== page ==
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Powell provides legislative heroism in 2006 session

A number of disappointing events routinely occur doing a legislative session (here’s a good list of them), but from this milieu legislative heroes emerge. Perhaps the 2006 session’s most prominent example is state Rep. Mike Powell.

Yesterday, even though a majority of their members voted for the bill, Legislative Republicans now have formally requested that Gov. Kathleen Blanco veto HB 1028. The bill gives legislators of certain length of service, part-timers, a full-time employee group benefit, a minimum of 75 percent of premiums paid for by Louisiana taxpayers.

As noted yesterday, there’s no logic or rationale to justify this perk. Despite defending it as late as yesterday morning, Republican leaders now claim the bill was “hastily” considered and formally request that Blanco veto the bill (basically admitting they don’t read and/or understand the bills they handle, which is what they get paid for). But Powell was on this during the House debate, sounding the alarm. However, only a minority of his GOP colleagues followed his lead with their votes, while almost all Democrats there supported this self-serving measure.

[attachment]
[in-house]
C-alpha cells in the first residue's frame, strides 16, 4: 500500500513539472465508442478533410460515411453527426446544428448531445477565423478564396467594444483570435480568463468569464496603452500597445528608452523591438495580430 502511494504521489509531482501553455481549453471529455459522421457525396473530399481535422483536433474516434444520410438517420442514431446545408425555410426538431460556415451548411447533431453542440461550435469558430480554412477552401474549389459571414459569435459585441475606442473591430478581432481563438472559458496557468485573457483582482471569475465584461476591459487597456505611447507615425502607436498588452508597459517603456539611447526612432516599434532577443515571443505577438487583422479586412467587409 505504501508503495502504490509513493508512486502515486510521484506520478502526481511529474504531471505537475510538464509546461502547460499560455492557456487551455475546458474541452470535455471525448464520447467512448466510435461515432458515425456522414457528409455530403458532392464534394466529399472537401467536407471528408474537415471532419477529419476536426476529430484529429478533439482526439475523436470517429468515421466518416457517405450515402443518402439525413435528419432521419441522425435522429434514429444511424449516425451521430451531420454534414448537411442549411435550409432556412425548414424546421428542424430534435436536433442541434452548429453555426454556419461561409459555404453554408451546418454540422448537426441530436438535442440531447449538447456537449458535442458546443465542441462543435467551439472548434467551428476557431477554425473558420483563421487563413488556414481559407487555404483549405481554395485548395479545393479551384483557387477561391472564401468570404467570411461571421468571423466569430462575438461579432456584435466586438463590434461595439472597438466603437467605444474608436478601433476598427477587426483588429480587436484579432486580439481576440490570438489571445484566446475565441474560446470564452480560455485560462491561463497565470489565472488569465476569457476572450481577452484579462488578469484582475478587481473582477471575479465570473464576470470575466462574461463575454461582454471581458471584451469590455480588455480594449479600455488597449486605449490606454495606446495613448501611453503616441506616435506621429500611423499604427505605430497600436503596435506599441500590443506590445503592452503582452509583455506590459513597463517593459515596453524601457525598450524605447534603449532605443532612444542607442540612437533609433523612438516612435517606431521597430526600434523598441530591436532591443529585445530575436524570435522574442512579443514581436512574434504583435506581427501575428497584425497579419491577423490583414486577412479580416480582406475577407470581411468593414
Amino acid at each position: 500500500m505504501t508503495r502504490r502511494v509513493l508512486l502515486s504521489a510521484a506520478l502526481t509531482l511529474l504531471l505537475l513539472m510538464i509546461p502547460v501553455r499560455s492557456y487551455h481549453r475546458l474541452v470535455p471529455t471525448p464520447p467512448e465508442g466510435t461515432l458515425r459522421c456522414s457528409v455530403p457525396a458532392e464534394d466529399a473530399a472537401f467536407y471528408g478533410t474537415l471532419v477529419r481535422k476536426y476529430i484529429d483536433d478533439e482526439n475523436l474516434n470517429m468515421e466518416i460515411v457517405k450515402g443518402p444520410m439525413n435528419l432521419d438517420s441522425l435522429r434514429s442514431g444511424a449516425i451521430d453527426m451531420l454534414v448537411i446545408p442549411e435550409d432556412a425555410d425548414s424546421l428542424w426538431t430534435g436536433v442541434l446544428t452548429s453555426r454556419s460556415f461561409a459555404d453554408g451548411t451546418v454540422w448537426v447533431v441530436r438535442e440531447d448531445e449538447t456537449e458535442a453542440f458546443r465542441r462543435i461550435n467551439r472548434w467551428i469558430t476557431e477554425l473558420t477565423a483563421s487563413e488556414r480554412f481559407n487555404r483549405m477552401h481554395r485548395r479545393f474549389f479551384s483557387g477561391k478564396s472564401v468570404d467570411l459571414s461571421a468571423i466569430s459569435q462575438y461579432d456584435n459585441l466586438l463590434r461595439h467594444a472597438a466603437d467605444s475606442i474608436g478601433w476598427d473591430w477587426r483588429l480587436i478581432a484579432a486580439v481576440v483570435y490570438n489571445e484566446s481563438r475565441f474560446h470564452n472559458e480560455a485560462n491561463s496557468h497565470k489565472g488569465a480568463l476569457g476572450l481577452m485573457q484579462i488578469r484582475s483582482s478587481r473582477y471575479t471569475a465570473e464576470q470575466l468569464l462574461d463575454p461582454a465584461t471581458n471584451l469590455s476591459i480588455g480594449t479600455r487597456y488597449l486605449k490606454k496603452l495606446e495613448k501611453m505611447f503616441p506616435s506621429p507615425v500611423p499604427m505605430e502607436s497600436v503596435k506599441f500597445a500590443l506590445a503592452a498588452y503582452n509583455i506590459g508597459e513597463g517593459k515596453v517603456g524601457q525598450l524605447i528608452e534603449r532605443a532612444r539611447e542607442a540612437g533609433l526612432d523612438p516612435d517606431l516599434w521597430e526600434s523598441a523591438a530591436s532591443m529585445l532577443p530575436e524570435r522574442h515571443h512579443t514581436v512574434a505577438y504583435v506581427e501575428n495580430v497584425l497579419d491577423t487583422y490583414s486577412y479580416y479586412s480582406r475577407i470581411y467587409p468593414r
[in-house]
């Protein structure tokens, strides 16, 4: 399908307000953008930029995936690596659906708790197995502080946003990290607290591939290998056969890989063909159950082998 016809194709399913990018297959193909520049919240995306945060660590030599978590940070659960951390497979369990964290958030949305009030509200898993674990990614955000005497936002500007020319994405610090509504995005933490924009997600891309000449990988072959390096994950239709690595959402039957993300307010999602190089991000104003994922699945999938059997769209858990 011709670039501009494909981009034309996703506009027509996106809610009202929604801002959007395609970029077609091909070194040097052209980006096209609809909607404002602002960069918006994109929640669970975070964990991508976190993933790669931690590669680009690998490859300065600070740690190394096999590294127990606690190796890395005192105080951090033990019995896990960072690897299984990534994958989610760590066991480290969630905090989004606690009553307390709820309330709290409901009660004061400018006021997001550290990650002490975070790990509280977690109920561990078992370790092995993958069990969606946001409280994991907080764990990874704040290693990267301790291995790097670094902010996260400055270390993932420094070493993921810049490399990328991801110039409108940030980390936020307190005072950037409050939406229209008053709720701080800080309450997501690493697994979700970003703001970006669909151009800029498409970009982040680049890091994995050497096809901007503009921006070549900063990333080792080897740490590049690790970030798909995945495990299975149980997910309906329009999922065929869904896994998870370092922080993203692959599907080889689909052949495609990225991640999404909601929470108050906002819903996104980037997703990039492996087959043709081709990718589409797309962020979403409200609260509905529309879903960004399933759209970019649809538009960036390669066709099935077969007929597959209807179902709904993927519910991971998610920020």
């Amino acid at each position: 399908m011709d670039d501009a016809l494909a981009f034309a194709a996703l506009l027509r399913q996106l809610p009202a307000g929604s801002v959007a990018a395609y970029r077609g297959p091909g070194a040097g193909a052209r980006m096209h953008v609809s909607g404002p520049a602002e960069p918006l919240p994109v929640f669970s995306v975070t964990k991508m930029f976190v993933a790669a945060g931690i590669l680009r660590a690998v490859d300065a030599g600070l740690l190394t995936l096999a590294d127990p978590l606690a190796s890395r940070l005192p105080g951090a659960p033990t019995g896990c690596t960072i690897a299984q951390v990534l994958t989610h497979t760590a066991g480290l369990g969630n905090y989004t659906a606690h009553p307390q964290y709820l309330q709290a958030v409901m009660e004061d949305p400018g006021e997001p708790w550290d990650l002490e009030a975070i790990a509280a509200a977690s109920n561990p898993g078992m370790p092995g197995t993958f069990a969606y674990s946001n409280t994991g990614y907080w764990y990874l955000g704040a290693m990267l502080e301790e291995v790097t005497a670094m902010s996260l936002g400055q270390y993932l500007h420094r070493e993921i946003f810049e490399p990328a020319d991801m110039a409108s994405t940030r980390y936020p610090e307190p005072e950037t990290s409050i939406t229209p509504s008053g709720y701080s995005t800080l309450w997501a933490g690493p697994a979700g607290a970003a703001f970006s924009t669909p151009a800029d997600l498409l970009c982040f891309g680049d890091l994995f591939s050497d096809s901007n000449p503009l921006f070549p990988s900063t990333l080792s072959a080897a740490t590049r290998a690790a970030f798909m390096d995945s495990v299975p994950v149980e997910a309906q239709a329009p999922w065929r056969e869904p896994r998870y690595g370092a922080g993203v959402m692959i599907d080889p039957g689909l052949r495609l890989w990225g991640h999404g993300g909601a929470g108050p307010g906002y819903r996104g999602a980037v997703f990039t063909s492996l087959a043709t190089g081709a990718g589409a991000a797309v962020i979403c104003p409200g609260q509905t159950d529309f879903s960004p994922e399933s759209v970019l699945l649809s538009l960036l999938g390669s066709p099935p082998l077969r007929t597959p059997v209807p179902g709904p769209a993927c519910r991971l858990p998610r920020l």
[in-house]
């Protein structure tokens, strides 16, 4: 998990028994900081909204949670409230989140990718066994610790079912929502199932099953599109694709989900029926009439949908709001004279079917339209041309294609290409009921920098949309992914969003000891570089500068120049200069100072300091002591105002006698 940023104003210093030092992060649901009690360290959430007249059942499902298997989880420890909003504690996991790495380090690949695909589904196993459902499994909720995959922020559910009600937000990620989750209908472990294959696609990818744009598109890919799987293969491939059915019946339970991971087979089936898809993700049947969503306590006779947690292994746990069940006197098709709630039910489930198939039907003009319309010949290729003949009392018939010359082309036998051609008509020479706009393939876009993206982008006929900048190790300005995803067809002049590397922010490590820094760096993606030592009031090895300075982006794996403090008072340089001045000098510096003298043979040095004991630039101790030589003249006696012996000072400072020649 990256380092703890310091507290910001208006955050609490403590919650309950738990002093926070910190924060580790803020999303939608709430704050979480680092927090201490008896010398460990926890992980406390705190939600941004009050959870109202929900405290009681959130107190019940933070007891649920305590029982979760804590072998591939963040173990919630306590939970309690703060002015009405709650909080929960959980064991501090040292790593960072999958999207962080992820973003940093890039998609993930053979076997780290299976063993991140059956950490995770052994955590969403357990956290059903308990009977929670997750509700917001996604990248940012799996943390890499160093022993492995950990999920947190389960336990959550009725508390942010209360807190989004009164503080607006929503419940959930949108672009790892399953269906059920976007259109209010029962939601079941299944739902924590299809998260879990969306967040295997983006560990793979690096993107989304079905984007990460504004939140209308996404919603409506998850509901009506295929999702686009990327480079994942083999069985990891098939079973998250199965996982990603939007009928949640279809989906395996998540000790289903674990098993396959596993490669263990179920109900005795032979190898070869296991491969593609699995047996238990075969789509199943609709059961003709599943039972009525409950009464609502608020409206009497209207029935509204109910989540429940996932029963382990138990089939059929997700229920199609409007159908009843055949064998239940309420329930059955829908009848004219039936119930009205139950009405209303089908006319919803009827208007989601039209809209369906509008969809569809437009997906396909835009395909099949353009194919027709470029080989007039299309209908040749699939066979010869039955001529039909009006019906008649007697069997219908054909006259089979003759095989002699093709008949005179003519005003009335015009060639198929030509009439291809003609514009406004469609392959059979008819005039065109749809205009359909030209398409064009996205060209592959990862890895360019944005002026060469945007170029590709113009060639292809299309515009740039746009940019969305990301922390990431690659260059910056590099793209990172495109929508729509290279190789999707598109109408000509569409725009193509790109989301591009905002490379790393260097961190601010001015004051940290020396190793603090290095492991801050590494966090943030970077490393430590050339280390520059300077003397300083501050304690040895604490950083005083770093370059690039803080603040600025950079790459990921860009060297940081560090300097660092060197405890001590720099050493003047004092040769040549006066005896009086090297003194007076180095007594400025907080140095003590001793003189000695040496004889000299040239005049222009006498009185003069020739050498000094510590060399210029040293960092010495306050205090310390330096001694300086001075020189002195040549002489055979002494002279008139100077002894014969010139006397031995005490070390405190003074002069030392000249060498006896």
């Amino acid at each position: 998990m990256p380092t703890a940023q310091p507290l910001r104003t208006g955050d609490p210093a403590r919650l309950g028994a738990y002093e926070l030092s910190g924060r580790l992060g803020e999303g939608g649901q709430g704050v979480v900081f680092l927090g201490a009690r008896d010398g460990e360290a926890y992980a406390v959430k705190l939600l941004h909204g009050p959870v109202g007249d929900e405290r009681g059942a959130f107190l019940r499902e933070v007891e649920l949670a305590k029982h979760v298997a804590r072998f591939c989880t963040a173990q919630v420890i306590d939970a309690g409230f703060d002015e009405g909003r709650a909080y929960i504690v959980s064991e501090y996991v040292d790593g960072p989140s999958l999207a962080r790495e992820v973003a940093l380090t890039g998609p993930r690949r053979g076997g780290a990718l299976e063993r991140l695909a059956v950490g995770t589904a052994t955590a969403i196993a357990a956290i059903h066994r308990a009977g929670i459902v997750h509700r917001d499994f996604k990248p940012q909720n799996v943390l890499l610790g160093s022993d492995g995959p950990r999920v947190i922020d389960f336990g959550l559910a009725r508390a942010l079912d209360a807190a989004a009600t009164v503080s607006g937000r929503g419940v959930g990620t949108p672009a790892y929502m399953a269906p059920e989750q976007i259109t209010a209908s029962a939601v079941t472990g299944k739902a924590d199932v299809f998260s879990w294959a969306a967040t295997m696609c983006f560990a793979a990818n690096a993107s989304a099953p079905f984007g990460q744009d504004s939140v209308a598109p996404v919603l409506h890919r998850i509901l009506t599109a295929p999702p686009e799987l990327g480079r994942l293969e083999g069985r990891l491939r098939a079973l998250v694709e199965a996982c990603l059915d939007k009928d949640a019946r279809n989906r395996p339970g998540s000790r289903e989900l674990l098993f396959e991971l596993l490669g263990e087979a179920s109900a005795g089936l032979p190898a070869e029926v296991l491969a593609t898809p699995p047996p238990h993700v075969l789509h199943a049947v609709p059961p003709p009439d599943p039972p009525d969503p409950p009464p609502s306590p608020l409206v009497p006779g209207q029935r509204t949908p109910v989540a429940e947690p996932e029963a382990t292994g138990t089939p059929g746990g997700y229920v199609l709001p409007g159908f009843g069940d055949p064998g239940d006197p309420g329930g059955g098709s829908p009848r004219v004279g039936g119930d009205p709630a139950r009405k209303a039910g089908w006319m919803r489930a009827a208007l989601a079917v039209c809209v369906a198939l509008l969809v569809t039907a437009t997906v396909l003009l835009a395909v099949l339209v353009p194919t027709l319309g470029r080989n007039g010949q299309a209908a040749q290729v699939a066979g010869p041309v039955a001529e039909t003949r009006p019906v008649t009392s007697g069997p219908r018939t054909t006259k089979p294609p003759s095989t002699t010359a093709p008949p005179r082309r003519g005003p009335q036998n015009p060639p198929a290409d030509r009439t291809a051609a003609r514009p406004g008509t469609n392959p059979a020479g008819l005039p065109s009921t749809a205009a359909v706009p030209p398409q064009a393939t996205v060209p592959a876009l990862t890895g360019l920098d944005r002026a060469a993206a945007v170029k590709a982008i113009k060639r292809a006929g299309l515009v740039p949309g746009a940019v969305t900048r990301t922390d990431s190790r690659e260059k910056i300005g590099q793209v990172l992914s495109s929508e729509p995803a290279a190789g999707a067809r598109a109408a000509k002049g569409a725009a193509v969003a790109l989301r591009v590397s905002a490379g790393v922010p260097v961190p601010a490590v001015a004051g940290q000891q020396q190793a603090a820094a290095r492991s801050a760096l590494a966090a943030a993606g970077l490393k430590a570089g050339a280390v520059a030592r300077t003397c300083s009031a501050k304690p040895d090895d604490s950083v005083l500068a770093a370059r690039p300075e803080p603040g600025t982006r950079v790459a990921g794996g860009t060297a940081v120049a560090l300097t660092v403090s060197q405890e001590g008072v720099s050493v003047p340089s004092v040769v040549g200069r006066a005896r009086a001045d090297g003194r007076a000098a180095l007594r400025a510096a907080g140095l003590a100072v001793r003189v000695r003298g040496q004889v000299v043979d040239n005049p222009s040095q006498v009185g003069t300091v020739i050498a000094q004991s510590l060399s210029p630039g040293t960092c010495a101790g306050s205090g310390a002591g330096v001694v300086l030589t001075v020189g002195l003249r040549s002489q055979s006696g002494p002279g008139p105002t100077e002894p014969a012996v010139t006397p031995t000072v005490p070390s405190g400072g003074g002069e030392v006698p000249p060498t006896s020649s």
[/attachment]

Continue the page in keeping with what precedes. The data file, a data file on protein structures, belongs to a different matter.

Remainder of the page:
And this wasn’t the only occasion on which Powell bucked the prevailing trend of the Legislature on a bill now raising concern. On the final morning of the session, with HB 1281 on the floor Powell was the only legislator to speak against it, pointing out that the state through tax policy was now putting itself into the business of subsidizing all sorts of public and private ventures – golf courses, lakefront development – using taxpayer dollars not through the marketplace, but by political fiat. He almost succeeded in getting enough votes to turn this down.

Powell also aided the state proactively. He saved more tax dollars by getting the state to eliminate the January election date for local elections despite insipid, inaccurate opposition in HB 604 (now sent to Blanco, who vetoed a similar measure by him last year). His HB 669, also facing squealing, silly opposition, which would have governments with ballot measures promoting a tax put a summary of its tax effects on the ballot, also has headed to the governor even though it was at first defeated in the House.

While we may have a bunch of legislators who aren’t doing their jobs getting $1,400 a month and $115 per diem, we definitely got our money’s worth out of Powell this session.

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